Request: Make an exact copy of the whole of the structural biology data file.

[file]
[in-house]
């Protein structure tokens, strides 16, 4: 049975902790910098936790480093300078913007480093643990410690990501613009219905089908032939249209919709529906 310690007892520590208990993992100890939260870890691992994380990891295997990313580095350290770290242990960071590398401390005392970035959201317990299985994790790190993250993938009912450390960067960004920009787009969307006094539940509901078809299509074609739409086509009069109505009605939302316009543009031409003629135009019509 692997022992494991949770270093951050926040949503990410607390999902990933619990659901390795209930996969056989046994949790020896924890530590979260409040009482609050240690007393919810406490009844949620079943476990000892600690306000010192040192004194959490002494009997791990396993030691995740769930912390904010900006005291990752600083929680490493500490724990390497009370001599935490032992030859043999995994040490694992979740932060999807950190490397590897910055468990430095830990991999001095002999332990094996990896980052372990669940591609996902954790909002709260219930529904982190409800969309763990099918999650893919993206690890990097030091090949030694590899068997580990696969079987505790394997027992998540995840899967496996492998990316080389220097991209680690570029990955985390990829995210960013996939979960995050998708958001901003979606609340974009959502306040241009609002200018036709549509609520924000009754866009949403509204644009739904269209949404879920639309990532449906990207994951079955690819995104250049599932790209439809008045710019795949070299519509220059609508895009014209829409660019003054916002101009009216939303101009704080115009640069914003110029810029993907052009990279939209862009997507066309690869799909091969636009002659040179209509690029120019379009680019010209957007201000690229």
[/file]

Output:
[in-house]
């Protein structure tokens, strides 16, 4: 049975902790910098936790480093300078913007480093643990410690990501613009219905089908032939249209919709529906 310690007892520590208990993992100890939260870890691992994380990891295997990313580095350290770290242990960071590398401390005392970035959201317990299985994790790190993250993938009912450390960067960004920009787009969307006094539940509901078809299509074609739409086509009069109505009605939302316009543009031409003629135009019509 692997022992494991949770270093951050926040949503990410607390999902990933619990659901390795209930996969056989046994949790020896924890530590979260409040009482609050240690007393919810406490009844949620079943476990000892600690306000010192040192004194959490002494009997791990396993030691995740769930912390904010900006005291990752600083929680490493500490724990390497009370001599935490032992030859043999995994040490694992979740932060999807950190490397590897910055468990430095830990991999001095002999332990094996990896980052372990669940591609996902954790909002709260219930529904982190409800969309763990099918999650893919993206690890990097030091090949030694590899068997580990696969079987505790394997027992998540995840899967496996492998990316080389220097991209680690570029990955985390990829995210960013996939979960995050998708958001901003979606609340974009959502306040241009609002200018036709549509609520924000009754866009949403509204644009739904269209949404879920639309990532449906990207994951079955690819995104250049599932790209439809008045710019795949070299519509220059609508895009014209829409660019003054916002101009009216939303101009704080115009640069914003110029810029993907052009990279939209862009997507066309690869799909091969636009002659040179209509690029120019379009680019010209957007201000690229």